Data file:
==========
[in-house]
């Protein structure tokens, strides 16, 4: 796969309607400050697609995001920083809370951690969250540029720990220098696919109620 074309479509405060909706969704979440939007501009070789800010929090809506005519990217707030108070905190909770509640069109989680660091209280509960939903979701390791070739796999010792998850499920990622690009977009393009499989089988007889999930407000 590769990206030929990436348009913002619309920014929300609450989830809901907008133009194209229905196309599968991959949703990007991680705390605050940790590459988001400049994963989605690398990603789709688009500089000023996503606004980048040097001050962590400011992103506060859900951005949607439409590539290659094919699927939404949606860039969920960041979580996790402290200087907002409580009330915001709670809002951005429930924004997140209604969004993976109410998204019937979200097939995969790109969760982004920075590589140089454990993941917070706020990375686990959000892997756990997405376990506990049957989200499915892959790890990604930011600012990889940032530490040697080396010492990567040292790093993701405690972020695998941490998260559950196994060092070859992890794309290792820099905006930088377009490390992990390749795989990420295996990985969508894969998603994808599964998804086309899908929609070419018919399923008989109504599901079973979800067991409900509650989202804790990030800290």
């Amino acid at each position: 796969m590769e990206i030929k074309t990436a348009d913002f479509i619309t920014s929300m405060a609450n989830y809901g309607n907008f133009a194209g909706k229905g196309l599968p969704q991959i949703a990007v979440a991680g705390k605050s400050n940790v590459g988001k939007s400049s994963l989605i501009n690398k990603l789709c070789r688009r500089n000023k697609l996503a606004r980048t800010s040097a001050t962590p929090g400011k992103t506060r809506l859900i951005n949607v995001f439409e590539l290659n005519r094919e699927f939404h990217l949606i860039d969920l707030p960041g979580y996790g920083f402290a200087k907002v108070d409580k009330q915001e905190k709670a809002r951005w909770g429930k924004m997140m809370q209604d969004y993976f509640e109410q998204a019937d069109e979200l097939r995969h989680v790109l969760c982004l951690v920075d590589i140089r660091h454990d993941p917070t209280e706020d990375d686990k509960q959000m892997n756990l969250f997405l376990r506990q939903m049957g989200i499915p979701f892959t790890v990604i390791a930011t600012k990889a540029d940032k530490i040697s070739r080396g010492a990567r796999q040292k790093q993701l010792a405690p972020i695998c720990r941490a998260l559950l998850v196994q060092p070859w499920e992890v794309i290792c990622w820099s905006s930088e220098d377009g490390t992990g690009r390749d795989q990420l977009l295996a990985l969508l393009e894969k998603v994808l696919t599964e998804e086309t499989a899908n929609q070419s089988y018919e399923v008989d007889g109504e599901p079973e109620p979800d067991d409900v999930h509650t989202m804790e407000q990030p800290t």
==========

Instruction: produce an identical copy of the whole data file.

[in-house]
């Protein structure tokens, strides 16, 4: 796969309607400050697609995001920083809370951690969250540029720990220098696919109620 074309479509405060909706969704979440939007501009070789800010929090809506005519990217707030108070905190909770509640069109989680660091209280509960939903979701390791070739796999010792998850499920990622690009977009393009499989089988007889999930407000 590769990206030929990436348009913002619309920014929300609450989830809901907008133009194209229905196309599968991959949703990007991680705390605050940790590459988001400049994963989605690398990603789709688009500089000023996503606004980048040097001050962590400011992103506060859900951005949607439409590539290659094919699927939404949606860039969920960041979580996790402290200087907002409580009330915001709670809002951005429930924004997140209604969004993976109410998204019937979200097939995969790109969760982004920075590589140089454990993941917070706020990375686990959000892997756990997405376990506990049957989200499915892959790890990604930011600012990889940032530490040697080396010492990567040292790093993701405690972020695998941490998260559950196994060092070859992890794309290792820099905006930088377009490390992990390749795989990420295996990985969508894969998603994808599964998804086309899908929609070419018919399923008989109504599901079973979800067991409900509650989202804790990030800290």
């Amino acid at each position: 796969m590769e990206i030929k074309t990436a348009d913002f479509i619309t920014s929300m405060a609450n989830y809901g309607n907008f133009a194209g909706k229905g196309l599968p969704q991959i949703a990007v979440a991680g705390k605050s400050n940790v590459g988001k939007s400049s994963l989605i501009n690398k990603l789709c070789r688009r500089n000023k697609l996503a606004r980048t800010s040097a001050t962590p929090g400011k992103t506060r809506l859900i951005n949607v995001f439409e590539l290659n005519r094919e699927f939404h990217l949606i860039d969920l707030p960041g979580y996790g920083f402290a200087k907002v108070d409580k009330q915001e905190k709670a809002r951005w909770g429930k924004m997140m809370q209604d969004y993976f509640e109410q998204a019937d069109e979200l097939r995969h989680v790109l969760c982004l951690v920075d590589i140089r660091h454990d993941p917070t209280e706020d990375d686990k509960q959000m892997n756990l969250f997405l376990r506990q939903m049957g989200i499915p979701f892959t790890v990604i390791a930011t600012k990889a540029d940032k530490i040697s070739r080396g010492a990567r796999q040292k790093q993701l010792a405690p972020i695998c720990r941490a998260l559950l998850v196994q060092p070859w499920e992890v794309i290792c990622w820099s905006s930088e220098d377009g490390t992990g690009r390749d795989q990420l977009l295996a990985l969508l393009e894969k998603v994808l696919t599964e998804e086309t499989a899908n929609q070419s089988y018919e399923v008989d007889g109504e599901p079973e109620p979800d067991d409900v999930h509650t989202m804790e407000q990030p800290t």